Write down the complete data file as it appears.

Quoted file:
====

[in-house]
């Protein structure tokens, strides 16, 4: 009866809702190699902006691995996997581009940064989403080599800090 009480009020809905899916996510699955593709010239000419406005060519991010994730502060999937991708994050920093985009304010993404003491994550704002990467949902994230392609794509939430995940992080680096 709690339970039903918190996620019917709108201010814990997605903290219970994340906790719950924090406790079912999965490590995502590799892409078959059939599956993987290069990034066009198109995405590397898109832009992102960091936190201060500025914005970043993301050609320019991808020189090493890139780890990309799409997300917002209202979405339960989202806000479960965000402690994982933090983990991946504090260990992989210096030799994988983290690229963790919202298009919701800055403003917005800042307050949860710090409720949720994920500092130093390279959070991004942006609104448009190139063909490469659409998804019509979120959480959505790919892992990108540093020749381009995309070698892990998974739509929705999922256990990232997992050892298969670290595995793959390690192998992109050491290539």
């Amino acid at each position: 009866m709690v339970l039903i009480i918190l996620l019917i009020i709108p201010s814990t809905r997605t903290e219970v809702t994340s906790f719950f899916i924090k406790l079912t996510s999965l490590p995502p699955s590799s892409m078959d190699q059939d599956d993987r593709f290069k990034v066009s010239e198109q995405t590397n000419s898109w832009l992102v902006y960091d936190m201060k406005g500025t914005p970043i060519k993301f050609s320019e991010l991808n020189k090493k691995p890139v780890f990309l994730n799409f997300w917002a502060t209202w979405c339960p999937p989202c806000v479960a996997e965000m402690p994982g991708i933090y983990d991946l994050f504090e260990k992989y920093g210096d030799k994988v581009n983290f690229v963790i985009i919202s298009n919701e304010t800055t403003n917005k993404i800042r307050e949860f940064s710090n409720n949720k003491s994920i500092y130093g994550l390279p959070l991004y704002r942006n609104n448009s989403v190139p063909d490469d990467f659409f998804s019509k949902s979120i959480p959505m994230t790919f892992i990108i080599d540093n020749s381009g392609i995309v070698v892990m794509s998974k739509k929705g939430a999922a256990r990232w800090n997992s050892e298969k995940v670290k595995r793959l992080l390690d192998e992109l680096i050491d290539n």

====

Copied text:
[in-house]
């Protein structure tokens, strides 16, 4: 009866809702190699902006691995996997581009940064989403080599800090 009480009020809905899916996510699955593709010239000419406005060519991010994730502060999937991708994050920093985009304010993404003491994550704002990467949902994230392609794509939430995940992080680096 709690339970039903918190996620019917709108201010814990997605903290219970994340906790719950924090406790079912999965490590995502590799892409078959059939599956993987290069990034066009198109995405590397898109832009992102960091936190201060500025914005970043993301050609320019991808020189090493890139780890990309799409997300917002209202979405339960989202806000479960965000402690994982933090983990991946504090260990992989210096030799994988983290690229963790919202298009919701800055403003917005800042307050949860710090409720949720994920500092130093390279959070991004942006609104448009190139063909490469659409998804019509979120959480959505790919892992990108540093020749381009995309070698892990998974739509929705999922256990990232997992050892298969670290595995793959390690192998992109050491290539």
């Amino acid at each position: 009866m709690v339970l039903i009480i918190l996620l019917i009020i709108p201010s814990t809905r997605t903290e219970v809702t994340s906790f719950f899916i924090k406790l079912t996510s999965l490590p995502p699955s590799s892409m078959d190699q059939d599956d993987r593709f290069k990034v066009s010239e198109q995405t590397n000419s898109w832009l992102v902006y960091d936190m201060k406005g500025t914005p970043i060519k993301f050609s320019e991010l991808n020189k090493k691995p890139v780890f990309l994730n799409f997300w917002a502060t209202w979405c339960p999937p989202c806000v479960a996997e965000m402690p994982g991708i933090y983990d991946l994050f504090e260990k992989y920093g210096d030799k994988v581009n983290f690229v963790i985009i919202s298009n919701e304010t800055t403003n917005k993404i800042r307050e949860f940064s710090n409720n949720k003491s994920i500092y130093g994550l390279p959070l991004y704002r942006n609104n448009s989403v190139p063909d490469d990467f659409f998804s019509k949902s979120i959480p959505m994230t790919f892992i990108i080599d540093n020749s381009g392609i995309v070698v892990m794509s998974k739509k929705g939430a999922a256990r990232w800090n997992s050892e298969k995940v670290k595995r793959l992080l390690d192998e992109l680096i050491d290539n």